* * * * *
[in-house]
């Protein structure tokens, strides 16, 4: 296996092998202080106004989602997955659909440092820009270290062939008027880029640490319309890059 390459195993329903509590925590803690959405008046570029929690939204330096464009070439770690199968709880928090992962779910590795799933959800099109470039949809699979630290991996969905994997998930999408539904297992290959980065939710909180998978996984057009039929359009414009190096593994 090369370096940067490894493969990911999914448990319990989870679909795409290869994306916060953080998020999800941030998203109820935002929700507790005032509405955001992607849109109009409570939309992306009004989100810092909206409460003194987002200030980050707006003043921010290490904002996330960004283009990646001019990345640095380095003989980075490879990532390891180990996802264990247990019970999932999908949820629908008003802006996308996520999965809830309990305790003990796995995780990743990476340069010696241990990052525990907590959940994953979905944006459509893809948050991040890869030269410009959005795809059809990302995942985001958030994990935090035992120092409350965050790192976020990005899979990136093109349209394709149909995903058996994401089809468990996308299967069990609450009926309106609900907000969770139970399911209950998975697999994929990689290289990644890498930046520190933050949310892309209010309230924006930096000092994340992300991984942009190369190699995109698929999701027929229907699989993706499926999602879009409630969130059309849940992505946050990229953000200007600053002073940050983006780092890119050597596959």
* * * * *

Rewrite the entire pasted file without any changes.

[in-house]
């Protein structure tokens, strides 16, 4: 296996092998202080106004989602997955659909440092820009270290062939008027880029640490319309890059 390459195993329903509590925590803690959405008046570029929690939204330096464009070439770690199968709880928090992962779910590795799933959800099109470039949809699979630290991996969905994997998930999408539904297992290959980065939710909180998978996984057009039929359009414009190096593994 090369370096940067490894493969990911999914448990319990989870679909795409290869994306916060953080998020999800941030998203109820935002929700507790005032509405955001992607849109109009409570939309992306009004989100810092909206409460003194987002200030980050707006003043921010290490904002996330960004283009990646001019990345640095380095003989980075490879990532390891180990996802264990247990019970999932999908949820629908008003802006996308996520999965809830309990305790003990796995995780990743990476340069010696241990990052525990907590959940994953979905944006459509893809948050991040890869030269410009959005795809059809990302995942985001958030994990935090035992120092409350965050790192976020990005899979990136093109349209394709149909995903058996994401089809468990996308299967069990609450009926309106609900907000969770139970399911209950998975697999994929990689290289990644890498930046520190933050949310892309209010309230924006930096000092994340992300991984942009190369190699995109698929999701027929229907699989993706499926999602879009409630969130059309849940992505946050990229953000200007600053002073940050983006780092890119050597596959």